I-1100 deregulates a prospering, innovative industry.

The problems resulting from Federal deregulation of telecommunication, airline, and banking industries are well known. The affected industries now have reduced competition, less innovation, and benefit only the largest and wealthiest companies. I-1100 eliminates the level playing field that requires consistent pricing for all breweries.

What this means for YOU as a brewer:

I-1100 would legalize Tied-Houses moving Washington State towards the English Pub system, making it harder for small breweries to obtain handles. I-1100 allows beer and wine to be purchased on credit, creating a greater accounting burden as you track down customers with overdue balances. I-1100 legalizes Pay to Play, creating a sales system where money speaks louder than quality. I-1100 allows producers and distributors to give away free draught systems, product, mirrors, neons, store remodels, etc. Long-term affect: Those breweries not willing or able to compete with large producers’ deep pockets will be forced out of the marketplace and close their doors.

I-1100 takes away consumer choice.

The success of the craft brewing industry has been a huge success for the consumers of Washington State . Consumers have literally hundreds of choices of locally made, hand-crafted beers from across our state. I-1100 hurts consumer choice by giving volume pricing discounts to the largest companies, thereby reducing competition. Without the means to compete in the marketplace, small, neighborhood craft breweries will close and consumers will have less choice at their favorite establishments.

What this means for YOU as a brewer:

With a pay to play system, a brewery will be chosen based upon their ability to pay in goods or services instead of upon the merits of their beer. Washington state’s reputation as a destination for great craftbeer will cease to exist as more and more craft handles are replaced by big beer and breweries close their doors.

Vote NO on INITATIVE 1100



26 comments

  1. Why are you buying what the guild is selling, Kendall? Initiative 1100 would be great for the residents of Washington, most of whom enjoy alcohol responsibly, and for breweries, which would no longer be required to do business with the handful of gigantic beverage distributors that dominate and monopolize the industry. I-1100 just makes sense. It gets rid of a bizarre liquor distribution system that was designed in the 1930s, when many people still thought Prohibition was a good idea. 1-1100 is about giving consumers more affordable and accessible products. And if breweries would supposedly be so hurt by privatization, why do 32 other states — like California — have open liquor laws and their breweries are doing just fine?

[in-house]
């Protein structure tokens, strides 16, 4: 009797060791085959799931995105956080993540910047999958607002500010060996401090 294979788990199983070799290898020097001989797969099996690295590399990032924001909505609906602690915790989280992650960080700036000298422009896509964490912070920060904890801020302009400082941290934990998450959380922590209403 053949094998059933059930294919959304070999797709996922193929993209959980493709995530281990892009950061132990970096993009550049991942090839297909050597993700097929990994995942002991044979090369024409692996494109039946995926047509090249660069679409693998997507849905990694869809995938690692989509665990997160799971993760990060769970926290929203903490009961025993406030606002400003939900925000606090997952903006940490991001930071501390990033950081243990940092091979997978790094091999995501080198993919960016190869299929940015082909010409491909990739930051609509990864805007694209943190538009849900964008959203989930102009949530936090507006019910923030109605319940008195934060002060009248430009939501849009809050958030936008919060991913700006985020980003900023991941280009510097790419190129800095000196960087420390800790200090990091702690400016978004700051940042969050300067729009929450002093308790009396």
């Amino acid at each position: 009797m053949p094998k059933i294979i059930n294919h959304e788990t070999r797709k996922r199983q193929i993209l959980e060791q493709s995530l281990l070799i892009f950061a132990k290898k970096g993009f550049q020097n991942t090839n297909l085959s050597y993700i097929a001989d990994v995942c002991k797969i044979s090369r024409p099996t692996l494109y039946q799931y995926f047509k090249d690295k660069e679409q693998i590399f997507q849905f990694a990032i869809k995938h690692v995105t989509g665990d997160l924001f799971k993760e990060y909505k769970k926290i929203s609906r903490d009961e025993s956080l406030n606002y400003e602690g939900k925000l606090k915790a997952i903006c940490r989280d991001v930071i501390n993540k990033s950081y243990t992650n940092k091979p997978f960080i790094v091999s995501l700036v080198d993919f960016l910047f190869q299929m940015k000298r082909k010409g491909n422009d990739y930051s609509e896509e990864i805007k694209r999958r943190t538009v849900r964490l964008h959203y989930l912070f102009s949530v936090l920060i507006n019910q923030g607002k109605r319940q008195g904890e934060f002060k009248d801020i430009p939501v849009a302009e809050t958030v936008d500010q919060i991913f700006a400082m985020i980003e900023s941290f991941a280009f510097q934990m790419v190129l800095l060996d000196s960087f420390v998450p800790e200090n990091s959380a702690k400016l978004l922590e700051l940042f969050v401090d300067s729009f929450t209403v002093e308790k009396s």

2. First, I am buying what the Guild is selling because they have a horse in this race. Comparatively, I do not.

    Second, I agree that we have archaic liquor laws that need to be rethought, revised, and in some cases abolished; however, I do not believe that the privatization of liquor sales, which is what everyone is standing up and cheering for, needs to be connected at the hip to the other issues involved.

    Finally, I believe that this is a very complicated issue and I do not want the general public to be tasked with rewriting the state’s liquor laws. What’s more, I don’t want Costco and Anheuser-Busch to rewrite our state’s liquor laws. We should not abandon the current system with the same lack of forethought with which we abandoned the Motor Vehicle Excise Tax with the passage of I-695. Some issues are too complex and too important to just stamp with a tag line like “$30 car tabs” or “privatized liquor sales” and then put to a public vote.

  3. Kendall, you may not want the public to rewrite our liquor laws, but I trust the free market and capitalism much more than the politicians and the political system. The more we can do to get closer to a free market, the better the system will work.

    I will vote FOR 1100.

  4. Harborguy, I will assume that you don’t mean to accuse me of NOT supporting a free market. I am not a communist. 🙂

    What we need is a law that affords only intelligent and informed people the right to vote.